In 1997, President Bill Clinton assembled a science and technology committee to discuss what was necessary to equip schools with better technology to meet the accelerated technological changes in society. His concern was that America would fall behind the rest of the world if it didn’t start to interest its students in the world of technology. Americans would be consumers rather than innovators.
Today his ideas have acquired momentum and educators are entertaining the idea of giving children in elementary school a jumpstart on technology by using 3D printing as a resource.
In this heady rush to meet the approaching future, it’s easy to see why a K-12 student might openly question the value of taking a history class. Worse still, the student might even get a nod of approval from an avant-garde educator. This attitude that history is irrelevant – that what people did in the past does not affect us now – is reflected in low history test scores by the Department of Education. Students’ ignorance of historical facts is alarming. Most fourth graders don’t know why Abraham Lincoln was a significant historical figure.
While seasoned history professors talking to an incoming class of freshmen might warn that those who don’t remember the past are condemned to repeat it, not many people might be paying attention to the warning. Today, young people’s imaginations have been captured by all the practical benefits of instant telecommunications at their fingertips, and they would rather talk about a future when artificial intelligence (A.I.) will relieve us of the pain of making inaccurate decisions than about the cultural significance of the civil rights movement.
Reviving an Interest in History
While history is far from dead as an academic discipline, the interest in history has waned in high schools and college.
Here are 5 ideas on how to get students interested in history again:
- Use actual documents in class.
Reading about someone like John Hancock is not as interesting as showing a class of freshman students in an American history class a genuine John Hancock autograph. Witnessing the great flourish with which he signed the Declaration of Independence when he was the President of the Continental Congress will be electrifying. Students may grasp how real people – not abstract ideas — shaped the democracy they live in today.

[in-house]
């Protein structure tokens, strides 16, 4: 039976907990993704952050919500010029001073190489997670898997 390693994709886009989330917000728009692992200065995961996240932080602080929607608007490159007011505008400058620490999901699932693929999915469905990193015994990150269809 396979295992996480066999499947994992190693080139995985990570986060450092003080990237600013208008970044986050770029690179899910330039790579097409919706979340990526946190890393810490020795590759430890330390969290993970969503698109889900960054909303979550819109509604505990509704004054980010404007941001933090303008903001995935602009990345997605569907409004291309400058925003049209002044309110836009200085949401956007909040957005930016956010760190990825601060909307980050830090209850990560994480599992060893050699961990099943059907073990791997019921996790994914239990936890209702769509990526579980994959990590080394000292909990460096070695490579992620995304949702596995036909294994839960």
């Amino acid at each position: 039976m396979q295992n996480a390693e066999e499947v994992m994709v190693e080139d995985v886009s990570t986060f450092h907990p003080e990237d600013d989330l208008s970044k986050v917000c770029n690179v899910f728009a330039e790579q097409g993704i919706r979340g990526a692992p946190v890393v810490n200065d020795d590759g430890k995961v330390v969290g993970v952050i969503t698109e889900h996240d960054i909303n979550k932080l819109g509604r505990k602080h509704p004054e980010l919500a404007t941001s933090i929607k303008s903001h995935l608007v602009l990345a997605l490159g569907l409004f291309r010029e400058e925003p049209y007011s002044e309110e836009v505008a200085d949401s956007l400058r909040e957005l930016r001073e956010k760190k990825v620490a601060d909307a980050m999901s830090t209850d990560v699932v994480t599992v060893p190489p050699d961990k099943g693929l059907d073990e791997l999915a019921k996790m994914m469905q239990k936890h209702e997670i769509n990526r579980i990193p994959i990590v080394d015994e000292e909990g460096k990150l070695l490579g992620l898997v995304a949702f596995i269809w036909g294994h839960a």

- Introduce people before dates.
The problem with a decline in interest in history may not be due to history itself or to students’ blatant indifference to what happened in the past, but in the way history is taught. Historians tend to dwell on the least interesting aspects of history – the dates and places when things happened. While, of course, time and location are important, as they put things into context, what fascinates incoming freshman are the historical figures themselves. It’s rather dull trying to memorize all the presidents by dates in order to pass a test, but it’s fascinating to get a glimpse of their personalities. It’s interesting to hear about what struggles they faced and how they overcame or succumbed to the challenges of their day. Only after getting a vivid sense of people and events does an interest in placing them in time and space stir interest.
- Use technology to make history come alive.
History is usually taught by scribbling ideas on a chalkboard and poring over thick textbooks. In an age when people are learning through interactive media, this is probably one of the dullest ways to learn anything. Using technology, it’s possible to organize snippets from documentaries into a classroom lecture, as well as create software that uses gamification to learn facts and figures about historical events. Instead of a dry essay or multiple choice questionnaires, tests can be done using interactive quizzes.
- Move beyond memorization.
How much does memory matter when you can look up anything within seconds on your smartphone? What is more important is learning what things mean. A website can tell you when John F. Kennedy decided to send a man to the moon, but only a passionate teacher can tell you why it was an important decision and how it changed America’s belief in what was possible for the nation to achieve in the future.
- Connect the dots in social and technological progress.
Technology did not arise spontaneously in human culture. There is a long history of how everything was discovered, from the zero in mathematics that simplified counting based on Roman numerals to the Turing Machine that initiated the idea of an intelligent machine and ushered in the computer age. By teaching the evolution of ideas, history can connect current interest in technology with what happened in the past.
Why History Still Matters In Schools
Educators who don’t understand the value of history should be reminded of the memorable words of the philosopher George Santayana: “Progress, far from consisting in change, depends on retentiveness. When change is absolute there remains no being to improve and no direction is set for possible improvement: and when experience is not retained, as among savages, infancy is perpetual. Those who cannot remember the past are condemned to repeat it.”